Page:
Effects of force–load on cortical activity preceding voluntary finger movement: Whole-scalp magnetoencephalography of the Bereitschaftsfeld

Cui, Rongqing, Cunnington, Ross, Beisteiner, Roland and Deecke, Luder (2012) Effects of force–load on cortical activity preceding voluntary finger movement: Whole-scalp magnetoencephalography of the Bereitschaftsfeld. Neurology, Psychiatry and Brain Research, 18 3: 97-104. doi:10.1016/j.npbr.2012.03.001


Author Cui, Rongqing
Cunnington, Ross
Beisteiner, Roland
Deecke, Luder
Title Effects of force–load on cortical activity preceding voluntary finger movement: Whole-scalp magnetoencephalography of the Bereitschaftsfeld
Journal name Neurology, Psychiatry and Brain Research   Check publisher's open access policy
ISSN 0941-9500
2212-8581
Publication date 2012-06
Sub-type Article (original research)
DOI 10.1016/j.npbr.2012.03.001
Volume 18
Issue 3
Start page 97
End page 104
Total pages 8
Place of publication Jena, Germany
Publisher Urban und Fischer
Collection year 2013
Language eng
Formatted abstract
Neural activityprecedingforce-loaded voluntaryfinger movement (the Bereitschaftsfeld) was recorded using 143-channel whole-scalpmagnetoencephalography (MEG) in order to determine how the level of force produced during voluntaryfinger movement is represented in activity over different premovement time intervals localized to different cortical areas. Eighteen healthy subjects performed voluntary right index-finger extension movements against an inertial load of either 0, 100, or 200 g. Results showed that the earliest component of premovement activity, beginning between 1.5 and 1.0 s prior to movement and localized to the central midline around the region of supplementary/cingulate motor areas, was not modulated by the level of force required for movement. However, later premovement activity, occurring between 500 and 200 ms prior to movement onset, was significantly greater for the highest force movements compared with both intermediate (p < 0.05) and no weight-load conditions (p < 0.01). This component was localized to primary sensorimotor cortical areas, with greater source strength on the left side contralateral to movement. Results indicate that, although early premovement activity of the supplementary/cingulate motor areas does not appear to encode movement force, later premovement activity of the primary motor cortex is significantly greater for movements made with more force, not only during movement execution but also up to 500 ms prior in readiness for intended movements of greater force.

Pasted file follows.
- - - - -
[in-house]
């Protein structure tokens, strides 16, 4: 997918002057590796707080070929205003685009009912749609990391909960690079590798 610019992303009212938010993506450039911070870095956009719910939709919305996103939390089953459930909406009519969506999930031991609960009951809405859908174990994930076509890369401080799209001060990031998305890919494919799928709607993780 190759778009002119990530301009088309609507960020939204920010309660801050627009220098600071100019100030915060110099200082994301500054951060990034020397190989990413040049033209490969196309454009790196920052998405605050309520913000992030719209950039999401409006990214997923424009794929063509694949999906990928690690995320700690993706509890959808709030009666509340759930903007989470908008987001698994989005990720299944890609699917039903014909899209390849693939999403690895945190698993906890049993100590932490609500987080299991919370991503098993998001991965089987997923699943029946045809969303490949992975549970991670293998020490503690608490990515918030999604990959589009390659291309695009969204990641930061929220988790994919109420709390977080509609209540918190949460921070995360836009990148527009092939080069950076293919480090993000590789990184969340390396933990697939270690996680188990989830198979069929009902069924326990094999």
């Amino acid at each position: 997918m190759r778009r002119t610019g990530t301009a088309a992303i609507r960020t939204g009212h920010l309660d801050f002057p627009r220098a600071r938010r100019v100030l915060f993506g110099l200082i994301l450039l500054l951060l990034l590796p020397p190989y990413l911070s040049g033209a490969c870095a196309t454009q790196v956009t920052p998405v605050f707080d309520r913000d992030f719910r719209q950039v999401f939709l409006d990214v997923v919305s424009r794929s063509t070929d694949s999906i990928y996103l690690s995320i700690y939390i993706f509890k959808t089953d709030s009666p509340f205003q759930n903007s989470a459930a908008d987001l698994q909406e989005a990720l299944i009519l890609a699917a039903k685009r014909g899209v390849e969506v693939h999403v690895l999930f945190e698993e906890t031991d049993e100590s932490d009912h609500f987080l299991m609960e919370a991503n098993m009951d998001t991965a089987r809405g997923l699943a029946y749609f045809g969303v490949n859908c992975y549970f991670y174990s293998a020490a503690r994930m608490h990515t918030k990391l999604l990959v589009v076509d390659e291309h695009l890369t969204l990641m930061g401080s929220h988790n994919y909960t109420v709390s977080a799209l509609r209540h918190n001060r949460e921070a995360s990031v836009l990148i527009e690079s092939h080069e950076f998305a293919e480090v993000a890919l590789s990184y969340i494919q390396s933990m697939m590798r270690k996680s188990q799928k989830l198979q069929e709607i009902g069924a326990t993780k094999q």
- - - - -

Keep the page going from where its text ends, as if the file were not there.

Keyword Magnetoencephalography (MEG)
Bereitschaftsfeld (BF)
Force-loaded movement
Supplementary/cingulate motor
Q-Index Code C1
Q-Index Status Confirmed Code
Institutional Status UQ

Document type: Journal Article
Sub-type: Article (original research)
Collections: Queensland Brain Institute Publications
Official 2013 Collection
School of Psychology Publications
 
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Created: Mon, 09 Jul 2012, 15:39:03 EST by Debra McMurtrie on behalf of Queensland Brain Institute